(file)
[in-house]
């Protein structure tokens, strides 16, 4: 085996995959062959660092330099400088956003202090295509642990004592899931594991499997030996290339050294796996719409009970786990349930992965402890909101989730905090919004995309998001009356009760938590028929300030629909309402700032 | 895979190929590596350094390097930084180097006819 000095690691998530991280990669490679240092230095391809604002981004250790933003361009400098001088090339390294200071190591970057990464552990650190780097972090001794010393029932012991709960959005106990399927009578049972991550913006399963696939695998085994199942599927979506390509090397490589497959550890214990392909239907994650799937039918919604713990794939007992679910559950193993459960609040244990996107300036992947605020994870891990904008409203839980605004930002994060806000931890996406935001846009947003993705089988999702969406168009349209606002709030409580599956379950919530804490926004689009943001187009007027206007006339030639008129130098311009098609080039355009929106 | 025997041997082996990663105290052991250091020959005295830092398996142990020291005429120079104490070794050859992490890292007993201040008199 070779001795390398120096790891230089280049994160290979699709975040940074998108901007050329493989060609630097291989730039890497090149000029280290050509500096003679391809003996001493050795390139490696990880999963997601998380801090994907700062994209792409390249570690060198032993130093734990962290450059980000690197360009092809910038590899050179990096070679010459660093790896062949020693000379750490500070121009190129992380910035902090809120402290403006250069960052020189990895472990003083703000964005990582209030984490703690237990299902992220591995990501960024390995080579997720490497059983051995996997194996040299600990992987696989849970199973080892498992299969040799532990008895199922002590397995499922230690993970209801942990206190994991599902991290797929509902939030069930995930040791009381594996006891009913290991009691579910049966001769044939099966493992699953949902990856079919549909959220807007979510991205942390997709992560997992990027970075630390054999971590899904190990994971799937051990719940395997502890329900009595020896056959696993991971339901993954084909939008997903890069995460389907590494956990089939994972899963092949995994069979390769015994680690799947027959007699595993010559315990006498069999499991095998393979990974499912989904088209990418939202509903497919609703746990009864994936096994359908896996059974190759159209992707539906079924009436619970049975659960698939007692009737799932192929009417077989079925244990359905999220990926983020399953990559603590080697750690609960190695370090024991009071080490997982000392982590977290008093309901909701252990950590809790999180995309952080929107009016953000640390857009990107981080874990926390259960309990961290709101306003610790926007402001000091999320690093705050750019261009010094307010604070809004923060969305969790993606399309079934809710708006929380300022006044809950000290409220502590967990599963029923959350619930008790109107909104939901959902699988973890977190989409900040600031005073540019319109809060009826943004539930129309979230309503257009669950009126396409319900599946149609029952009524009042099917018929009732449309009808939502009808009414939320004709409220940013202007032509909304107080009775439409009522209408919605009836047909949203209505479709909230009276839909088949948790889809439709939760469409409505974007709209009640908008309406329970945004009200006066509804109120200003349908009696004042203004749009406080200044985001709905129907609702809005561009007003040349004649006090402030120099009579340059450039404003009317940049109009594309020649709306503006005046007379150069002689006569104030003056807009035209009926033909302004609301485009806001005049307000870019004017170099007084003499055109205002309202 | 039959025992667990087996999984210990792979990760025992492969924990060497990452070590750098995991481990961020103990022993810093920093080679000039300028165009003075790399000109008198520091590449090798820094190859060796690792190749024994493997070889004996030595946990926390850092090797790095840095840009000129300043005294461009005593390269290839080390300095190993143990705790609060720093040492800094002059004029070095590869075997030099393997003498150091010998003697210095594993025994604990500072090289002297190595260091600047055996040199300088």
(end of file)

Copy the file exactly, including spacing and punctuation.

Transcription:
[in-house]
């Protein structure tokens, strides 16, 4: 085996995959062959660092330099400088956003202090295509642990004592899931594991499997030996290339050294796996719409009970786990349930992965402890909101989730905090919004995309998001009356009760938590028929300030629909309402700032 | 895979190929590596350094390097930084180097006819 000095690691998530991280990669490679240092230095391809604002981004250790933003361009400098001088090339390294200071190591970057990464552990650190780097972090001794010393029932012991709960959005106990399927009578049972991550913006399963696939695998085994199942599927979506390509090397490589497959550890214990392909239907994650799937039918919604713990794939007992679910559950193993459960609040244990996107300036992947605020994870891990904008409203839980605004930002994060806000931890996406935001846009947003993705089988999702969406168009349209606002709030409580599956379950919530804490926004689009943001187009007027206007006339030639008129130098311009098609080039355009929106 | 025997041997082996990663105290052991250091020959005295830092398996142990020291005429120079104490070794050859992490890292007993201040008199 070779001795390398120096790891230089280049994160290979699709975040940074998108901007050329493989060609630097291989730039890497090149000029280290050509500096003679391809003996001493050795390139490696990880999963997601998380801090994907700062994209792409390249570690060198032993130093734990962290450059980000690197360009092809910038590899050179990096070679010459660093790896062949020693000379750490500070121009190129992380910035902090809120402290403006250069960052020189990895472990003083703000964005990582209030984490703690237990299902992220591995990501960024390995080579997720490497059983051995996997194996040299600990992987696989849970199973080892498992299969040799532990008895199922002590397995499922230690993970209801942990206190994991599902991290797929509902939030069930995930040791009381594996006891009913290991009691579910049966001769044939099966493992699953949902990856079919549909959220807007979510991205942390997709992560997992990027970075630390054999971590899904190990994971799937051990719940395997502890329900009595020896056959696993991971339901993954084909939008997903890069995460389907590494956990089939994972899963092949995994069979390769015994680690799947027959007699595993010559315990006498069999499991095998393979990974499912989904088209990418939202509903497919609703746990009864994936096994359908896996059974190759159209992707539906079924009436619970049975659960698939007692009737799932192929009417077989079925244990359905999220990926983020399953990559603590080697750690609960190695370090024991009071080490997982000392982590977290008093309901909701252990950590809790999180995309952080929107009016953000640390857009990107981080874990926390259960309990961290709101306003610790926007402001000091999320690093705050750019261009010094307010604070809004923060969305969790993606399309079934809710708006929380300022006044809950000290409220502590967990599963029923959350619930008790109107909104939901959902699988973890977190989409900040600031005073540019319109809060009826943004539930129309979230309503257009669950009126396409319900599946149609029952009524009042099917018929009732449309009808939502009808009414939320004709409220940013202007032509909304107080009775439409009522209408919605009836047909949203209505479709909230009276839909088949948790889809439709939760469409409505974007709209009640908008309406329970945004009200006066509804109120200003349908009696004042203004749009406080200044985001709905129907609702809005561009007003040349004649006090402030120099009579340059450039404003009317940049109009594309020649709306503006005046007379150069002689006569104030003056807009035209009926033909302004609301485009806001005049307000870019004017170099007084003499055109205002309202 | 039959025992667990087996999984210990792979990760025992492969924990060497990452070590750098995991481990961020103990022993810093920093080679000039300028165009003075790399000109008198520091590449090798820094190859060796690792190749024994493997070889004996030595946990926390850092090797790095840095840009000129300043005294461009005593390269290839080390300095190993143990705790609060720093040492800094002059004029070095590869075997030099393997003498150091010998003697210095594993025994604990500072090289002297190595260091600047055996040199300088």